We investigate defeasible logics using a technique which decomposes the semantics of such logics into two parts: a specification of the structure of defeasible reasoning and a semantics for the metalanguage in which the specification is written. We show that Nute's Defeasible Logic corresponds to Kunen's semantics, and develop a defeasible logic from the well-founded semantics of Van Gelder, Ross and Schlipf. We also obtain a new defeasible logic which extends an existing language by modifying the specification of Defeasible Logic. Thus our approach is productive in analysing, comparing and designing defeasible logics.
Linear Logic and Defeasible Logic have been adopted to formalise different features relevant to agents: consumption of resources, and reasoning with exceptions. We propose a framework to combine sub-structural features, corresponding to the consumption of resources, with defeasibility aspects, and we discuss the design choices for the framework.
We provide a method of translating theories of Nute's defeasible logic into logic programs, and a corresponding translation in the opposite direction. Under certain natural restrictions, the conclusions of defeasible theories under the ambiguity propagating defeasible logic ADL correspond to those of the well-founded semantics for normal logic programs, and so it turns out that the two formalisms are closely related. Using the same translation of logic programs into defeasible theories, the semantics for the ambiguity blocking defeasible logic NDL can be seen as indirectly providing an ambiguity blocking semantics for logic programs. We also provide antimonotone operators for both ADL and NDL, each based on the Gelfond-Lifschitz (GL) operator for logic programs. For defeasible theories without defeaters or priorities on rules, the operator for ADL corresponds to the GL operator and so can be seen as partially capturing the consequences according to ADL. Similarly, the operator for NDL captures the consequences according to NDL, though in this case no restrictions on theories apply. Both operators can be used to define stable model semantics for defeasible theories.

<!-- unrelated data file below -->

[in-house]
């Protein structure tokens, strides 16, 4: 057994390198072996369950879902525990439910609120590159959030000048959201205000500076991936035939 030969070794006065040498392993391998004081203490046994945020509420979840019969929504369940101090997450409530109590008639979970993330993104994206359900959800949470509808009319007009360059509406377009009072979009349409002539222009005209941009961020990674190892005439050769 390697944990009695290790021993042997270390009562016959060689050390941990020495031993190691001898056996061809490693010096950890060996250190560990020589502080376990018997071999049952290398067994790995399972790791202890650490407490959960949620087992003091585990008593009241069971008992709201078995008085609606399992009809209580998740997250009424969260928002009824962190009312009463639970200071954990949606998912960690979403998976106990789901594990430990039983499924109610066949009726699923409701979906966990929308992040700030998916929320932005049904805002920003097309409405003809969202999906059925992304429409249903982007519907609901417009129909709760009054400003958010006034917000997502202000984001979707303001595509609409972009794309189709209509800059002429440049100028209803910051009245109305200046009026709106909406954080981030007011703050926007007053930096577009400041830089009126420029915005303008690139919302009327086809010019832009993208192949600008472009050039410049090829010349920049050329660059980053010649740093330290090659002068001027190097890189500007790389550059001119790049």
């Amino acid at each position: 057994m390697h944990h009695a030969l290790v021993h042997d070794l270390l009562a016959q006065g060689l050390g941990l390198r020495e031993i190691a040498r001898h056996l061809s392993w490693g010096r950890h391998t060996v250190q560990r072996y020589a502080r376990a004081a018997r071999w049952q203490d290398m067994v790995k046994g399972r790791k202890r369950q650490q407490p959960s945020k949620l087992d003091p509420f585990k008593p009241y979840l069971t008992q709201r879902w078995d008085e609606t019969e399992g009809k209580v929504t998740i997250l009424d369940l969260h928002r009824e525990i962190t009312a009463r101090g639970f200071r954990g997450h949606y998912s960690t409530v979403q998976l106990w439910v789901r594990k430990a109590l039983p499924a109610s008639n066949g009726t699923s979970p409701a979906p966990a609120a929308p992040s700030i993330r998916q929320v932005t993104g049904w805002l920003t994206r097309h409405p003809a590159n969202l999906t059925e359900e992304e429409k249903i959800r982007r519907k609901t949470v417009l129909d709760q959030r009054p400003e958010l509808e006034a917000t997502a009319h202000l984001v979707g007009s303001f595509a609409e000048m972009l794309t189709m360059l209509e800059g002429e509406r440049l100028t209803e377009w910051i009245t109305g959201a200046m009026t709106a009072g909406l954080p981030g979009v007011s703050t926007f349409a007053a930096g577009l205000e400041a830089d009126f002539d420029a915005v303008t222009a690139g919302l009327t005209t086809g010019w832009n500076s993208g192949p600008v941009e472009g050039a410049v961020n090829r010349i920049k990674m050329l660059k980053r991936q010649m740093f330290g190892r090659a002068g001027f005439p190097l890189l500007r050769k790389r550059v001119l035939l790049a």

At present, the highest layer that has reached sufficient maturity is the ontology layer in the form of the description logic based languages, DAML OIL and OWL. The next step in the development of the Semantic Web will be the logic and proof layers. Rule systems can play a twofold role in the Semantic Web initiative: (a) they can serve as extensions of, or alternatives to, description logic based ontology languages; and (b) they can be used to develop declarative systems on top (using) ontologies. Defeasible reasoning is a simple rule-based approach to reasoning with incomplete and inconsistent information. It can represent facts, rules, and priorities among rules. Its main advantage is the combination of enhanced representational capabilities allowing one to reason with incomplete and contradictory information, coupled with low computational complexity compared to mainstream nonmonotonic reasoning. In this paper we report on the implementation of a defeasible reasoning system for reasoning on the Web.
Viglizzo, Ignacio Darío (Universidad Nacional del Sur, Bahía Blanca, Argentina) | Tohmé, Fernando (Universidad Nacional del Sur, Bahía Blanca) | Simari, Guillermo (Universidad Nacional del Sur, Bahía Blanca)
Defeasible Logic Programming (DELP) is a formalism that extends declarative programming to capture defeasible reasoning. Its inference mechanism, upon a query on a literal in a program, answers by indicating whether or not it is warranted in an argumentation process. While the properties of DELP are well known, some of its basic elements can be redefined in order to shed light on some of the subtleties of the warrant process. We will discuss these alternative definitions and the cases in which they provide a better performance.